La Baie de La Baule, Loire Atlantique
One of the longest beaches in Europe, the La Baule Bay is more than 5.5-mile long and encompasses three towns: Pornichet, La Baule, and Le Pouliguen. Many of the beaches along the bay have been awarded the Pavillion Bleu certification, but some are more attractive than others. For example, Benoît Beach, in front of La Baule’s famous luxury hotel L’Hermitage, has very fine white sand and shallow waters, especially at low tide, making it a safe place for families.
The area is great for shopping and trying out local treats. The Avenue de Gaulle, the coolest and fanciest street in La Baule, has a huge variety of clothing shops at a different price points, ice cream parlors (the homemade strawberry ice cream from La Fraiseraie is a must-try), and waffle and candy vendors (paying a regular visit to Manuel is a local tradition.)
La Baule Bay is extremely popular with tourists in the summer, but come the end of August and the start of September, the beaches are nearly empty and you can enjoy miles of sand with very few people around.
Plage des Deux Jumeaux, Hendaye, Pyrénées Atlantiques
The Deux Jumeaux Beach is a very scenic spot to swim, sunbathe, and learn how to surf. The beach has lifeguards throughout the summer so those who want to test out the warm waters (the temperature can reach 73 degrees) can do so safely. While the section of the beach nearest the cliffs was dedicated to those who enjoy the seaside in the nude, unfortunately the practice was banned in 2021. That said, note that anyone can go topless on most French beaches.
For great views of this beautiful stretch of the Atlantique coast, hike the path that links the town of Saint-Jean-de-Luz to Hendaye. It’s a moderate three-hour walk, and you’ll sure have deserved a swim and a rest in the sun on the Deux Jumeaux beach afterwards.
Located at the border between France and Spain, you can easily pop down from Hendaye to San Sebastian for the day and try out Basque country’s famous food and a glass of Kalimotxo, a Basque specialty that consists of mixing wine and Coca-Cola.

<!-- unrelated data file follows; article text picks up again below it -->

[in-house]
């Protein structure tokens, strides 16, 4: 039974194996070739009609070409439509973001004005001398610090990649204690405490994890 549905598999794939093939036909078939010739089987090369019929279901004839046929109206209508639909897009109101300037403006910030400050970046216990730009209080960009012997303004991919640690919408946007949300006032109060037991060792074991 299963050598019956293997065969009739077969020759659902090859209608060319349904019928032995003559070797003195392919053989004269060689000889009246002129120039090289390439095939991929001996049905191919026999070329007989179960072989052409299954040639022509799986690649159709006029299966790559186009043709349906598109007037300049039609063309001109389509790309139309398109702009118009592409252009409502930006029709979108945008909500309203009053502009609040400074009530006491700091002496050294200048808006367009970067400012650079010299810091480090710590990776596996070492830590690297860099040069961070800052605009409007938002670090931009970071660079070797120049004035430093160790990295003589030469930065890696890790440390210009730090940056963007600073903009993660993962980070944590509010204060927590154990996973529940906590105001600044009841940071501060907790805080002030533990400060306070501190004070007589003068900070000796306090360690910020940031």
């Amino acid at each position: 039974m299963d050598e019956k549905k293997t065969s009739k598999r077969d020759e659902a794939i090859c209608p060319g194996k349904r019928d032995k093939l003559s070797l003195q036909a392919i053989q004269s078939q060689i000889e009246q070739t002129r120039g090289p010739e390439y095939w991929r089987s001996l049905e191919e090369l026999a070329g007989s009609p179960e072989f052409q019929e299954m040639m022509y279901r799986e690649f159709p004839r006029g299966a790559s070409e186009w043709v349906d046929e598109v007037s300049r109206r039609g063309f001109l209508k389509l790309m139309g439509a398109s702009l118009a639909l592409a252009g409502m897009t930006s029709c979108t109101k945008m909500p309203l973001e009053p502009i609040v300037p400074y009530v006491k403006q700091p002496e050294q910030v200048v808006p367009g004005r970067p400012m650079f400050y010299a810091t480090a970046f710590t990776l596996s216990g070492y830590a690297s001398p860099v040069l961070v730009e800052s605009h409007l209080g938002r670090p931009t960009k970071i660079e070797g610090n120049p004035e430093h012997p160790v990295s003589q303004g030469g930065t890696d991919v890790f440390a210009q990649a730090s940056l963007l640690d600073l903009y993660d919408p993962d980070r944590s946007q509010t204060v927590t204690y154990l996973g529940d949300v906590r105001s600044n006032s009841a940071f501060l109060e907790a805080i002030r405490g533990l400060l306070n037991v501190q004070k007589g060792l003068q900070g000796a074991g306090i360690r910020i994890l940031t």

The best French beaches on the Mediterranean coast
The beaches and coves of Cassis, Bouche-du-Rhône
The French Mediterranean coast is packed with great beaches, including the ones on the famous French riviera in Nice, Cannes, and Saint-Tropez. But for one area that defines the beauty of the French Mediterranean coastline, it’d be the beaches and coves in and around Cassis. Two beaches in the small and pretty town of Cassis have received the Pavillon Bleu certification: Bestouan Beach and Grande Mer Beach and both are extremely scenic, although super busy in the summer. If you are able-bodied and have a car to move around, check out the coves of Cassis (known as “calanques” in this part of the world), namely Port-Pin and En-Vau. They are very popular during the summer months, but the water is so clear and the surrounding cliffs so exceptionally beautiful that it’s worth fighting for a spot on the sand. Bring your snorkel gear to the coves and look for the small marine creatures that inhabit this beautiful spot.
Plage Terre Sacrée, Ajaccio, Corsica
Mainland French vacationers love to fly or sail to Corsica in the summer, and for good reasons. The weather is seemingly always sunny and hot, the water is warm, and no matter where you go on the island, the scenery is stunning.
Two sandy beaches in the capital city of the region of Corsica, Ajaccio, have been awarded the Pavillon Bleu certification: Trottel Beach and Terre Sacrée Beach. Trottel Beach is right in town, while Terre Sacrée Beach is a beautiful 15-minute drive to the west, but both are accessible for those with mobility issues.
A memorial on Terre Sacrée Beach, pays tribute to the French and allied soldiers who were hurt or died during World War I. It is one of six such memorial markers in the world, five of which are in France and one in the United States. Make sure to take the time to stop by.
For those who like to work hard to earn their relaxing time at the beach, the Chemin des Crêtes (the Ridge Path), a 6.2-mile hiking path with views of the city and coastline, is accessible to all who can handle a few steep inclines and some patches of rough terrain. It starts in town and ends at Terre Sacrée Beach.